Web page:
As a little boy, I loved watching comedians – both old and young. In my office, I even have a wall filled with pictures of Red Skelton, Milton Berle, Buddy Hackett, Sid Caesar, Jackie Gleason, Laurel and Hardy, Dick Van Dyke, Phil Silvers, Don Rickles, and George Carlin. But the prime spot on that wall has always belonged to Jerry Lewis. I can assure you, this was no accident.
For an entire generation… or two, Jerry Lewis became easy fodder for the people who didn’t like him. Let’s just say he became a bit unfiltered, so he was an easy mark for those who just didn’t understand him. But if you think Jerry Lewis was not one of the greatest performers of all time, you missed a few things.
- If all you saw were his last few Muscular Dystrophy telethons, with obscure guests on an obsure channel, you missed decades of telethons that simultaneously took over every major network. Each telethon showcased the greatest stars from multiple generations.
- If all you saw was a man who was never nominated for an Academy Award, you missed the part about him being nominated for the Nobel Peace Prize for his five decades spent raising funds to combat muscular dystrophy. Lee Jolles, my father, told me on more than once occasion: “You don’t give with your checkbook; you give with your time.” Jerry gave of his time for close to 70 years and raised over 1.5 billion dollars to help fight this terrible disease.
- If all you saw was an actor in some old movies, you missed the part about him opening up doors for countless other actors and comedians to write, direct, and star in their own movies. He invented, and received a patent for, the Video Assist, which allowed directors to see instantly what they are filming.
- If all you saw was a director who only knew how to direct his own form of comedic movies, you missed the part about him teaching other directors at the University of California with students that included Steven Spielberg and George Lucas.
- If all you saw was a man who made a string of B movies with his comedic partner Dean Martin, you missed the part about a comedic team that went on to have to #1 television show, #1 record, #1 radio show, #1 movie, and #1 nightclub act… simultaneously!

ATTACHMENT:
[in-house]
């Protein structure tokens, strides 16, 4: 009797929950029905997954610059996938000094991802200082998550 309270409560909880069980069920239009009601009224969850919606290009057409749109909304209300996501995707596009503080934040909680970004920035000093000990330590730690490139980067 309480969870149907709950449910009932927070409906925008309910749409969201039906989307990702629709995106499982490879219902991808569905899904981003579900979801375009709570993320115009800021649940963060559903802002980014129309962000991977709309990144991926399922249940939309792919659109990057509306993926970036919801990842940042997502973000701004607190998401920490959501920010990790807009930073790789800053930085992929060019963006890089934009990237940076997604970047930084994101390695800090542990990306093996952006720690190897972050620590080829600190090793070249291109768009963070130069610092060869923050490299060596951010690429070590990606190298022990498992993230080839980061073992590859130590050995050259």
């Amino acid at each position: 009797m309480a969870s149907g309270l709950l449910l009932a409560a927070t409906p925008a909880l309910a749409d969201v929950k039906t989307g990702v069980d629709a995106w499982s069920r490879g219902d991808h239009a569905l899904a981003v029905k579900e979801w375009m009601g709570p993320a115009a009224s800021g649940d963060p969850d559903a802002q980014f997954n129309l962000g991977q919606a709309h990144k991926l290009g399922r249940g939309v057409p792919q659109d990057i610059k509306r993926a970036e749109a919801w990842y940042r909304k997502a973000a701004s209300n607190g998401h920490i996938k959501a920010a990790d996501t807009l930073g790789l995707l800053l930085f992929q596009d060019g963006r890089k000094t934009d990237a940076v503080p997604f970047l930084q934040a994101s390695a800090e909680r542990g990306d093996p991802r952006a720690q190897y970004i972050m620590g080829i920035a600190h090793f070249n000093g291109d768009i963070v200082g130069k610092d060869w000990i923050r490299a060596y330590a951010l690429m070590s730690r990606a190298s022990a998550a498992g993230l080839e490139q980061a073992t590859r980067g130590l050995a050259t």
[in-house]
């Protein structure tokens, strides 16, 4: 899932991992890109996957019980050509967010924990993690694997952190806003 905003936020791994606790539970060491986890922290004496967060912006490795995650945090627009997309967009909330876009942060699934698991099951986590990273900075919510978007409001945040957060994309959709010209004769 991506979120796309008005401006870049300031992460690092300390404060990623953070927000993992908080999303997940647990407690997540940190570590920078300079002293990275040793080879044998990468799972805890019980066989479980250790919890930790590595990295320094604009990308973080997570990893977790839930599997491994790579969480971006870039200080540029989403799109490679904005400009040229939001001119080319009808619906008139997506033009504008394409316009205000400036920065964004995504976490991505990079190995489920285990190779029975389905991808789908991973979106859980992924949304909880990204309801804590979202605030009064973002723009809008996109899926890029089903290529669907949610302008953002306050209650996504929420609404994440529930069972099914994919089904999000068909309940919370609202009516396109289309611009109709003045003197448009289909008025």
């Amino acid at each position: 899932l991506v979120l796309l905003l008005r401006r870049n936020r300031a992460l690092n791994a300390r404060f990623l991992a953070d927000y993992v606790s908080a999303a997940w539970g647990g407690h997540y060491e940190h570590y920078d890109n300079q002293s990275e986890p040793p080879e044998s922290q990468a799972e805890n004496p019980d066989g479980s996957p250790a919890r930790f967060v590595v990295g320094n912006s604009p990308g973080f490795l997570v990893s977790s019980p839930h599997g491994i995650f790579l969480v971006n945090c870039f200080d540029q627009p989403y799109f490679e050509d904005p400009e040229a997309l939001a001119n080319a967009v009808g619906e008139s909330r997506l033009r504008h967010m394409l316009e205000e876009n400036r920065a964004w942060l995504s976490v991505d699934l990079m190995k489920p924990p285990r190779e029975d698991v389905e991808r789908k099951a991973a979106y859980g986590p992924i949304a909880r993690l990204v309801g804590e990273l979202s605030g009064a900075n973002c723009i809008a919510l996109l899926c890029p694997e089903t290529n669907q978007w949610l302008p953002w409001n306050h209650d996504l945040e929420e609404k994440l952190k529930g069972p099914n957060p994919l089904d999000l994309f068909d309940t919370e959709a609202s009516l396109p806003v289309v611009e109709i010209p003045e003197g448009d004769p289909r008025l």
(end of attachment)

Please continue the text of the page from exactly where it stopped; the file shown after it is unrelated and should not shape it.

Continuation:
I “met” Jerry Lewis two times in my life. Once was on Broadway, when he was performing the role of the devil in “Damn Yankees.” Oh, we didn’t quite meet in person, but I watched him perform in a show I had performed in twice myself. He nailed the lead in that musical, and it was unforgettable. I was in awe.
The second “meeting” was about a year and a half ago at the Lincoln Theatre in Washington, D.C. He was performing in his one-man show. He sauntered out onto the stage and said, “I turn 90 in a week. Is it okay if I sit down?” Again, I didn’t quite meet him in person, but watching him crush that show by narrating key comedic scenes in his life, and mixing in a few classic jokes from the past, was mesmerizing.
Was he a man without flaws? No. Few of us are. Hearing Rob Schneider refer to Lewis & Martin as, “the Beatles of comedy,” and seeing Jim Carrey’s tweet of “I am because he was!” says it all. As for me, the world feels a little less funny today. Quite simply, Jerry Lewis taught a five-year-old boy how to laugh, and how to make others laugh. My comedic idol has left this earth, but I’d like to think that a little bit of Jerry Lewis lives on in all of us. Let’s honor him by learning and applying the lessons he taught us. Let’s try to give of our time to help those less fortunate. Let’s be creative and unafraid to push the boundaries a bit. Let’s work hard and above all else, let’s never be afraid to let out that inner child who lives in each one of us. RIP Jerry.
I’ll show you how it’s done! https://www.writer.org/online-workshops?&nccsm=21&__nccspID=5693